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United States Department of Agriculture

Agricultural Research Service

Research Project: INTERVENTIONS TO REDUCE EPIZOOTIC PATHOGENIC BACTERIA IN SWINE AND CATTLE

Location: Food and Feed Safety Research

Title: T-2 toxin, a trichothecene mycotoxin: Review of toxicity, metabolism, and analytical methods

Authors
item Li, Yanshen -
item Wang, Zhanhui -
item Beier, Ross
item Shen, Jianzhong -
item DE Smet, David -
item DE Saeger, Sarah -
item Zhang, Suxia -

Submitted to: Journal of Agricultural and Food Chemistry
Publication Type: Review Article
Publication Acceptance Date: March 18, 2011
Publication Date: April 27, 2011
Citation: Li, Y., Wang, Z., Beier, R.C., Shen, J., De Smet, D., De Saeger, S., Zhang, S. 2011. T-2 toxin, a trichothecene mycotoxin: Review of toxicity, metabolism, and analytical methods. Journal of Agricultural and Food Chemistry. 59:3441-3453.

Technical Abstract: This review focuses on the toxicity and metabolism of T-2 toxin and the analytical methods used for the determination of T-2 toxin. Among the naturally occurring trichothecenes in food and feed, T-2 toxin is a cytotoxic fungal secondary metabolite produced by various species of Fusarium. Following ingestion, T-2 toxin causes acute and chronic toxicity to animals and humans. T-2 toxin exposure in piglets can cause weight loss, lower red blood cell count, reduction in leucocytes and plasma glucose levels, and pathological changes in the liver and stomach. T-2 toxin can also induce apoptosis in the immune system and gastrointestinal and fetal tissues. T-2 toxin is usually metabolized and eliminated after ingestion. It can be metabolized by both in vivo and in vitro metabolic systems, yielding more than 20 metabolites via hydrolysis, hydroxylation, de-epoxidation, and glucuronide conjugation. Consequently, there is a possibility of human consumption of animal products contaminated with T-2 toxin and its metabolites. Some metabolites are equally or even more toxic than T-2 toxin itself. Distribution and metabolism studies of T-2 toxin in animals could provide important information for both evaluating and controlling human exposure to residual levels of T-2 toxin and its metabolites in foods of animal origin. The determination of T-2 toxin and its metabolites has been addressed, and several methods based on traditional chromatographic or immunoassay techniques are described, as well as various mass spectrometry methods exhibiting high sensitivity and accuracy. This review will contribute to a better understanding of T-2 toxin exposure in animals and humans and T-2 toxin metabolism, toxicity, and analytical methods, which may be useful in risk assessment and the control of T-2 toxin exposure.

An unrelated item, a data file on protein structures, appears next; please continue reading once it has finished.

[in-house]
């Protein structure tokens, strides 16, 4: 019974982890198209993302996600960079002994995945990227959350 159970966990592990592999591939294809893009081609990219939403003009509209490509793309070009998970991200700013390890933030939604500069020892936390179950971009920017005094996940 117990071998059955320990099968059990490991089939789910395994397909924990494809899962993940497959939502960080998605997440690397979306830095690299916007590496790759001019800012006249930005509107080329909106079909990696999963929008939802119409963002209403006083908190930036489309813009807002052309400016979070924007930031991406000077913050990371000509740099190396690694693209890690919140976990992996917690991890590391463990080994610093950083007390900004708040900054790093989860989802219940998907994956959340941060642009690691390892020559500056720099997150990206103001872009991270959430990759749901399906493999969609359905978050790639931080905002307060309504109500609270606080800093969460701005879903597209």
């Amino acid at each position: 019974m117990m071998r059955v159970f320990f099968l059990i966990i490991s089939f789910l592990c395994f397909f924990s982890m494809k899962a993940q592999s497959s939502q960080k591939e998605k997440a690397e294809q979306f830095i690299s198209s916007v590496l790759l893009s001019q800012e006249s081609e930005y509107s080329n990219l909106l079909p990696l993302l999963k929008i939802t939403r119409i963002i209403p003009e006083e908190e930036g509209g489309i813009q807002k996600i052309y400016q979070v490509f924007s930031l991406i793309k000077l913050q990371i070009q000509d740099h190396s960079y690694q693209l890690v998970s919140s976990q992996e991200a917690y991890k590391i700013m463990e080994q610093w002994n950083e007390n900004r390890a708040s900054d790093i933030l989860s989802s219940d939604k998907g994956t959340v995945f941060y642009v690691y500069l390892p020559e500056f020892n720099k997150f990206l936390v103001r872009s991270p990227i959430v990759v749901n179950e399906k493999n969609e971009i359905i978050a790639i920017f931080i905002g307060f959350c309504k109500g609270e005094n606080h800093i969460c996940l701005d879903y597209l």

Last Modified: 4/16/2014
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